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The missing arms of our galaxy


After 12 years of observations, a research team led by an astronomer at the Max Planck Institute confirmed that the Milky Way has four spiral arms, contrary to what had been stated in 2008 by NASA’s Spitzer Space Telescope. The study belongs to the Monthly Notices of the Royal Astronomical Society.

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Source: www.nasa.gov

A battle with strokes images and theories, one built around the arms of the Milky Way: their number has increased from two to four, and then to be put back into question over the years. Today, the game seems to have been finally closed. For the first time you have taken all the outer arms of our galaxy: the verdict is that they are just four, as had been assumed at the beginning.

The confirmation comes from a study coordinated by James Urquhart at the Max Planck Institute, based on 12 years of observations and analysis. Urquhart and his team went through about 1,650 giant stars of our galaxy, and then calculate the shape of the Milky Way from the distances and brightness of the stars.

Make deductions of this kind is not easy, since we are immersed in the Milky Way. Astronomers have begun to try in the 50s, using radio telescopes to construct a map of our galaxy. Observations have shown gas clouds in which new stars were born, revealing four arms of the main galaxy. Over the years this theory has been repeatedly challenged, until the complete denial in 2008: NASA’s Spitzer Space Telescope, based on observations in the infrared, identified about 110 million stars and it was confirmed only two spiral arms.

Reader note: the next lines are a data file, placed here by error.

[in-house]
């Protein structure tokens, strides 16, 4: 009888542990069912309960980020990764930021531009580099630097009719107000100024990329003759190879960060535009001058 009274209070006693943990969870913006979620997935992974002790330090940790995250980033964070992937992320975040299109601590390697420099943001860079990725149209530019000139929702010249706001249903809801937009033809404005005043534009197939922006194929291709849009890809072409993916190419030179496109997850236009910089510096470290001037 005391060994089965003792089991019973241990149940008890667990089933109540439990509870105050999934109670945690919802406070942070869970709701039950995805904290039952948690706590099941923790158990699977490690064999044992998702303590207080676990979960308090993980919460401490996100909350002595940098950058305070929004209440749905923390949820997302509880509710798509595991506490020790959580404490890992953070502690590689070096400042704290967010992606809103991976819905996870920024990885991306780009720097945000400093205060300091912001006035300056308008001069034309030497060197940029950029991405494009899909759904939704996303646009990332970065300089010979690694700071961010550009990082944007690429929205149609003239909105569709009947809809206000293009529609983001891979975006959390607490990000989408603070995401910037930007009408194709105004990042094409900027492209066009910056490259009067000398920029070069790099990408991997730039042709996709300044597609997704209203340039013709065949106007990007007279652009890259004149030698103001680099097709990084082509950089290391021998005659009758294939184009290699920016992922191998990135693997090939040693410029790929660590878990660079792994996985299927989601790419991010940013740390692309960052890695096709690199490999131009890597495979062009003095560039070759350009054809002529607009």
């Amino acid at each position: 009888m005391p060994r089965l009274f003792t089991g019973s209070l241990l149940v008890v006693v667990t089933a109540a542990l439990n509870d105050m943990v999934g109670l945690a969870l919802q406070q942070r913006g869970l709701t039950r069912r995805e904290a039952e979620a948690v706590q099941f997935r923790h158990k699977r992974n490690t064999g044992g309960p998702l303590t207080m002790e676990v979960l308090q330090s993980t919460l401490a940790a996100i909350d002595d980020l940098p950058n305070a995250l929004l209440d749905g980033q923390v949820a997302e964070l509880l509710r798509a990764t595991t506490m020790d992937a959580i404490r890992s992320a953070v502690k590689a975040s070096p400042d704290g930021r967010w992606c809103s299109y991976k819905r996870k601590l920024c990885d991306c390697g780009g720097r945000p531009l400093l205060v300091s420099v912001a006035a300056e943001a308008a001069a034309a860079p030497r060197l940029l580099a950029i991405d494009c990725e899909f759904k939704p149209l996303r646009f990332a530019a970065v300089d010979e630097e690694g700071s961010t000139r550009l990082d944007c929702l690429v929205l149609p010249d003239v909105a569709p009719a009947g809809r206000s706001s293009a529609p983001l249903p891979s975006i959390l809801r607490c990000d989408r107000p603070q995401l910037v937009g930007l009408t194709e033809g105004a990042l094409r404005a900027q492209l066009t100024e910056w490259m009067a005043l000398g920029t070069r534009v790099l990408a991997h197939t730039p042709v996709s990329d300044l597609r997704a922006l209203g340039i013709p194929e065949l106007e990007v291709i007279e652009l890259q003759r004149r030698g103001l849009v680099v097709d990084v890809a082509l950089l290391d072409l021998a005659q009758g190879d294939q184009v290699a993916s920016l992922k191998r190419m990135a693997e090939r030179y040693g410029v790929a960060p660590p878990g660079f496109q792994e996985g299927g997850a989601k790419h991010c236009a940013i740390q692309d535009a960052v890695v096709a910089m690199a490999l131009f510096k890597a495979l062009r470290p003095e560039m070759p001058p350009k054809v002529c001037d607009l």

In the study by Urquhart and colleagues , published in the Monthly Notices of the Royal Astronomical Society , have been used several radio telescopes in Australia, the United States and China to observe individual stars that eventually led to the conclusion that there are four arms.

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 Source: www.nasa.gov

“You cannot say that our results are correct and those of Spitzer’s wrong ,” said Melvin Hoare School of Physics and Astronomy, University of Leeds and co- author of the article . “The two surveys were trying different things: Spitzer observed only stars cooler and smaller mass, like the Sun, which are more numerous than the giant stars in which we have focused ourselves.”

Stars, the latter are more difficult to observe than their smaller counterparts, because they live less – “only” 10 million years. But there is an advantage: their short life means that they are found only in the arm in which they originally formed, and thus can be used for a most faithful of the space that surrounds them. This may explain the discrepancy with the results of Spitzer that evidenced only two of the four arms but there is enough gravitational energy to hold small stars, which in contrast to those giants move several times in the galaxy. But in all four arms is possible the formation of giant stars, which are monitored on a selective group of Urquhart, that confirmed the structure of the Milky Way.

 

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